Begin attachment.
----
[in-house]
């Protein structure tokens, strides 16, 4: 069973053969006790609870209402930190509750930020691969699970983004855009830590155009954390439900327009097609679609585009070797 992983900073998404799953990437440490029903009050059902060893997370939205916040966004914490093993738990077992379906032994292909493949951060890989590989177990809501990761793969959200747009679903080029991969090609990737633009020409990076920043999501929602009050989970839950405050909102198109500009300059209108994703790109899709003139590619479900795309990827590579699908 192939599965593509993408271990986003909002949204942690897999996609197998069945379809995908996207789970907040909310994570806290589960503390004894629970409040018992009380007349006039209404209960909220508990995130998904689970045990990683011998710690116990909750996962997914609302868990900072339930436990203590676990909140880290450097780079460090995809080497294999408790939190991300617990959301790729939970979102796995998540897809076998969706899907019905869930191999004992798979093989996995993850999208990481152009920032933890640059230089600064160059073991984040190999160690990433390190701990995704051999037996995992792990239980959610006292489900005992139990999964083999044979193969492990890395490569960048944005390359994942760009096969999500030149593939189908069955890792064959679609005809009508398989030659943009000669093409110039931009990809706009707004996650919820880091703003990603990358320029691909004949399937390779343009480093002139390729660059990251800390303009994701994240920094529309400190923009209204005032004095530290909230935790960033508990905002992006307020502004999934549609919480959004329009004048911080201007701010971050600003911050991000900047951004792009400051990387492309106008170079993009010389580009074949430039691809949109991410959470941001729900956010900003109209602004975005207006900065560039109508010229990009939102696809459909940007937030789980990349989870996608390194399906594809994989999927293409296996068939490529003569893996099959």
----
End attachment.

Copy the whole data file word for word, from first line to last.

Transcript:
[in-house]
């Protein structure tokens, strides 16, 4: 069973053969006790609870209402930190509750930020691969699970983004855009830590155009954390439900327009097609679609585009070797 992983900073998404799953990437440490029903009050059902060893997370939205916040966004914490093993738990077992379906032994292909493949951060890989590989177990809501990761793969959200747009679903080029991969090609990737633009020409990076920043999501929602009050989970839950405050909102198109500009300059209108994703790109899709003139590619479900795309990827590579699908 192939599965593509993408271990986003909002949204942690897999996609197998069945379809995908996207789970907040909310994570806290589960503390004894629970409040018992009380007349006039209404209960909220508990995130998904689970045990990683011998710690116990909750996962997914609302868990900072339930436990203590676990909140880290450097780079460090995809080497294999408790939190991300617990959301790729939970979102796995998540897809076998969706899907019905869930191999004992798979093989996995993850999208990481152009920032933890640059230089600064160059073991984040190999160690990433390190701990995704051999037996995992792990239980959610006292489900005992139990999964083999044979193969492990890395490569960048944005390359994942760009096969999500030149593939189908069955890792064959679609005809009508398989030659943009000669093409110039931009990809706009707004996650919820880091703003990603990358320029691909004949399937390779343009480093002139390729660059990251800390303009994701994240920094529309400190923009209204005032004095530290909230935790960033508990905002992006307020502004999934549609919480959004329009004048911080201007701010971050600003911050991000900047951004792009400051990387492309106008170079993009010389580009074949430039691809949109991410959470941001729900956010900003109209602004975005207006900065560039109508010229990009939102696809459909940007937030789980990349989870996608390194399906594809994989999927293409296996068939490529003569893996099959």